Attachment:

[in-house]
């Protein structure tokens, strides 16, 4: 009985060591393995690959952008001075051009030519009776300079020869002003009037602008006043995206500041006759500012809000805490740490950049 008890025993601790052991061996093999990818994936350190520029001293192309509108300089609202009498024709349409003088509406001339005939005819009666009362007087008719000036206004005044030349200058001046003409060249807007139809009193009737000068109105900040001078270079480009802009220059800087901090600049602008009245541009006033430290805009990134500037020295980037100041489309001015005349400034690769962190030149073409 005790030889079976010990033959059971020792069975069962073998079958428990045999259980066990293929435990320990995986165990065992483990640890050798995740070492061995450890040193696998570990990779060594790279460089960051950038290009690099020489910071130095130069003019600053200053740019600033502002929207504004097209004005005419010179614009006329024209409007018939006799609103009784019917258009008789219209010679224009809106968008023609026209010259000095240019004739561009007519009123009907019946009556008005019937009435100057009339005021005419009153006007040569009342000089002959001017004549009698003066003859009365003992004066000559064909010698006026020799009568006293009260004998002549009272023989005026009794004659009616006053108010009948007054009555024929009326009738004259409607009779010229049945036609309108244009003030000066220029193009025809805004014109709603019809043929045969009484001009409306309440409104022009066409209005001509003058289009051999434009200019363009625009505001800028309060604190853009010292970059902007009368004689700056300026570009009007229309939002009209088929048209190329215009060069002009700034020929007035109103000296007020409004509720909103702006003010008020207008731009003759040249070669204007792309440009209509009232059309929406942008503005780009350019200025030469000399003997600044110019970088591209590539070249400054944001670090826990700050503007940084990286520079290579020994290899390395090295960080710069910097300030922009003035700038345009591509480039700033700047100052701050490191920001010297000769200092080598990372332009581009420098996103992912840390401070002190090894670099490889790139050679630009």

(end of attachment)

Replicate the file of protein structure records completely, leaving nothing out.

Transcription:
[in-house]
């Protein structure tokens, strides 16, 4: 009985060591393995690959952008001075051009030519009776300079020869002003009037602008006043995206500041006759500012809000805490740490950049 008890025993601790052991061996093999990818994936350190520029001293192309509108300089609202009498024709349409003088509406001339005939005819009666009362007087008719000036206004005044030349200058001046003409060249807007139809009193009737000068109105900040001078270079480009802009220059800087901090600049602008009245541009006033430290805009990134500037020295980037100041489309001015005349400034690769962190030149073409 005790030889079976010990033959059971020792069975069962073998079958428990045999259980066990293929435990320990995986165990065992483990640890050798995740070492061995450890040193696998570990990779060594790279460089960051950038290009690099020489910071130095130069003019600053200053740019600033502002929207504004097209004005005419010179614009006329024209409007018939006799609103009784019917258009008789219209010679224009809106968008023609026209010259000095240019004739561009007519009123009907019946009556008005019937009435100057009339005021005419009153006007040569009342000089002959001017004549009698003066003859009365003992004066000559064909010698006026020799009568006293009260004998002549009272023989005026009794004659009616006053108010009948007054009555024929009326009738004259409607009779010229049945036609309108244009003030000066220029193009025809805004014109709603019809043929045969009484001009409306309440409104022009066409209005001509003058289009051999434009200019363009625009505001800028309060604190853009010292970059902007009368004689700056300026570009009007229309939002009209088929048209190329215009060069002009700034020929007035109103000296007020409004509720909103702006003010008020207008731009003759040249070669204007792309440009209509009232059309929406942008503005780009350019200025030469000399003997600044110019970088591209590539070249400054944001670090826990700050503007940084990286520079290579020994290899390395090295960080710069910097300030922009003035700038345009591509480039700033700047100052701050490191920001010297000769200092080598990372332009581009420098996103992912840390401070002190090894670099490889790139050679630009």